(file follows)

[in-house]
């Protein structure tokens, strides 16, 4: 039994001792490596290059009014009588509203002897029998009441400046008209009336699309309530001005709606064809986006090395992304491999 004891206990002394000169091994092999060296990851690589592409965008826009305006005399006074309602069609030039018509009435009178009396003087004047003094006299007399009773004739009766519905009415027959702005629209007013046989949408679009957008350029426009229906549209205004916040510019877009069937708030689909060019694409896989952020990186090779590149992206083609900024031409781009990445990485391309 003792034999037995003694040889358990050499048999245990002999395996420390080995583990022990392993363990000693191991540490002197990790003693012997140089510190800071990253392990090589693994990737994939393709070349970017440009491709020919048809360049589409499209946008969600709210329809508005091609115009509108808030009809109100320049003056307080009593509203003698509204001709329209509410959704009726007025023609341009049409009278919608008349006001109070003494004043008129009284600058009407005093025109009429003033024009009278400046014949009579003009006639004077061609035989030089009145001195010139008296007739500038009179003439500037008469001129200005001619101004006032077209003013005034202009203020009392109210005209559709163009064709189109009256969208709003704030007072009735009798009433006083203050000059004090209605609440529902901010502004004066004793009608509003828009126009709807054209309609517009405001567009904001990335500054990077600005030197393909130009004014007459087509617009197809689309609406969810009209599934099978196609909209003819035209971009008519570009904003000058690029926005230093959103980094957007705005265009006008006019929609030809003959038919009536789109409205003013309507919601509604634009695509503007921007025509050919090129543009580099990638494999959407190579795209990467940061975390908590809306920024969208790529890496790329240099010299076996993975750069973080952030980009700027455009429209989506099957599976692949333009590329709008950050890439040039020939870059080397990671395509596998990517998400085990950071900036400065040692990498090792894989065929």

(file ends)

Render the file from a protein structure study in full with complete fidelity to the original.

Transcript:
[in-house]
């Protein structure tokens, strides 16, 4: 039994001792490596290059009014009588509203002897029998009441400046008209009336699309309530001005709606064809986006090395992304491999 004891206990002394000169091994092999060296990851690589592409965008826009305006005399006074309602069609030039018509009435009178009396003087004047003094006299007399009773004739009766519905009415027959702005629209007013046989949408679009957008350029426009229906549209205004916040510019877009069937708030689909060019694409896989952020990186090779590149992206083609900024031409781009990445990485391309 003792034999037995003694040889358990050499048999245990002999395996420390080995583990022990392993363990000693191991540490002197990790003693012997140089510190800071990253392990090589693994990737994939393709070349970017440009491709020919048809360049589409499209946008969600709210329809508005091609115009509108808030009809109100320049003056307080009593509203003698509204001709329209509410959704009726007025023609341009049409009278919608008349006001109070003494004043008129009284600058009407005093025109009429003033024009009278400046014949009579003009006639004077061609035989030089009145001195010139008296007739500038009179003439500037008469001129200005001619101004006032077209003013005034202009203020009392109210005209559709163009064709189109009256969208709003704030007072009735009798009433006083203050000059004090209605609440529902901010502004004066004793009608509003828009126009709807054209309609517009405001567009904001990335500054990077600005030197393909130009004014007459087509617009197809689309609406969810009209599934099978196609909209003819035209971009008519570009904003000058690029926005230093959103980094957007705005265009006008006019929609030809003959038919009536789109409205003013309507919601509604634009695509503007921007025509050919090129543009580099990638494999959407190579795209990467940061975390908590809306920024969208790529890496790329240099010299076996993975750069973080952030980009700027455009429209989506099957599976692949333009590329709008950050890439040039020939870059080397990671395509596998990517998400085990950071900036400065040692990498090792894989065929």